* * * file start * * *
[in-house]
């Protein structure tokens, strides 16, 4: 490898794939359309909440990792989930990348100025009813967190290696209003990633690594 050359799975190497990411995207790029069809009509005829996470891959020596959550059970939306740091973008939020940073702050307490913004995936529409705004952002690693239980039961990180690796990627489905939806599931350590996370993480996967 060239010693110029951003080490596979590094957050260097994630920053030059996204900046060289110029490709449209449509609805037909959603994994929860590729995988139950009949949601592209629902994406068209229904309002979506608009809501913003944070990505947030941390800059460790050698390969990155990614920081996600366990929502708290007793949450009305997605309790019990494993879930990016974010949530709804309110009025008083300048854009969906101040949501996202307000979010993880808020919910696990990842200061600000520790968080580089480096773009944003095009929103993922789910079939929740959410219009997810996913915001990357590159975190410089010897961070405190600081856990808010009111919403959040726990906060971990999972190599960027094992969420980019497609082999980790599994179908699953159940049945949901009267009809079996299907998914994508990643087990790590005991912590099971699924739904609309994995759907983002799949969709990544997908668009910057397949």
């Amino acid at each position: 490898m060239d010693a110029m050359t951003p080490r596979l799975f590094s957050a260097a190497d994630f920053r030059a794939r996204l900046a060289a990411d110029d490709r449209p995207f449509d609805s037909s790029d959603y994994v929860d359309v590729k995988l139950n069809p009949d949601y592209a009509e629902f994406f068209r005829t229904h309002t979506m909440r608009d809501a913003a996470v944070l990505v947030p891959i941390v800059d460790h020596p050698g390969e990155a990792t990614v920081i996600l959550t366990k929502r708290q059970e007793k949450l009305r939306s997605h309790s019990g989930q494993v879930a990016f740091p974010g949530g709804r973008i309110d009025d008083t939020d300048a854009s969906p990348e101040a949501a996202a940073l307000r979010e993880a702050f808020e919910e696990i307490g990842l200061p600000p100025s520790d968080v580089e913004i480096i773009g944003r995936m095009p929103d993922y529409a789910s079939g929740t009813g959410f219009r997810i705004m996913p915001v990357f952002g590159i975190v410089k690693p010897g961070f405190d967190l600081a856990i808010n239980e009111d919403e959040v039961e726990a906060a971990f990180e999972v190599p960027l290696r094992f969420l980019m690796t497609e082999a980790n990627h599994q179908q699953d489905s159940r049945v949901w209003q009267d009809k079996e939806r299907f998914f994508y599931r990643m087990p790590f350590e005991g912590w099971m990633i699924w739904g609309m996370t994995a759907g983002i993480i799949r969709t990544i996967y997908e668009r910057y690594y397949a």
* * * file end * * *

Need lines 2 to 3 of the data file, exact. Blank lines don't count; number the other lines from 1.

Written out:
């Protein structure tokens, strides 16, 4: 490898794939359309909440990792989930990348100025009813967190290696209003990633690594 050359799975190497990411995207790029069809009509005829996470891959020596959550059970939306740091973008939020940073702050307490913004995936529409705004952002690693239980039961990180690796990627489905939806599931350590996370993480996967 060239010693110029951003080490596979590094957050260097994630920053030059996204900046060289110029490709449209449509609805037909959603994994929860590729995988139950009949949601592209629902994406068209229904309002979506608009809501913003944070990505947030941390800059460790050698390969990155990614920081996600366990929502708290007793949450009305997605309790019990494993879930990016974010949530709804309110009025008083300048854009969906101040949501996202307000979010993880808020919910696990990842200061600000520790968080580089480096773009944003095009929103993922789910079939929740959410219009997810996913915001990357590159975190410089010897961070405190600081856990808010009111919403959040726990906060971990999972190599960027094992969420980019497609082999980790599994179908699953159940049945949901009267009809079996299907998914994508990643087990790590005991912590099971699924739904609309994995759907983002799949969709990544997908668009910057397949």
């Amino acid at each position: 490898m060239d010693a110029m050359t951003p080490r596979l799975f590094s957050a260097a190497d994630f920053r030059a794939r996204l900046a060289a990411d110029d490709r449209p995207f449509d609805s037909s790029d959603y994994v929860d359309v590729k995988l139950n069809p009949d949601y592209a009509e629902f994406f068209r005829t229904h309002t979506m909440r608009d809501a913003a996470v944070l990505v947030p891959i941390v800059d460790h020596p050698g390969e990155a990792t990614v920081i996600l959550t366990k929502r708290q059970e007793k949450l009305r939306s997605h309790s019990g989930q494993v879930a990016f740091p974010g949530g709804r973008i309110d009025d008083t939020d300048a854009s969906p990348e101040a949501a996202a940073l307000r979010e993880a702050f808020e919910e696990i307490g990842l200061p600000p100025s520790d968080v580089e913004i480096i773009g944003r995936m095009p929103d993922y529409a789910s079939g929740t009813g959410f219009r997810i705004m996913p915001v990357f952002g590159i975190v410089k690693p010897g961070f405190d967190l600081a856990i808010n239980e009111d919403e959040v039961e726990a906060a971990f990180e999972v190599p960027l290696r094992f969420l980019m690796t497609e082999a980790n990627h599994q179908q699953d489905s159940r049945v949901w209003q009267d009809k079996e939806r299907f998914f994508y599931r990643m087990p790590f350590e005991g912590w099971m990633i699924w739904g609309m996370t994995a759907g983002i993480i799949r969709t990544i996967y997908e668009r910057y690594y397949a």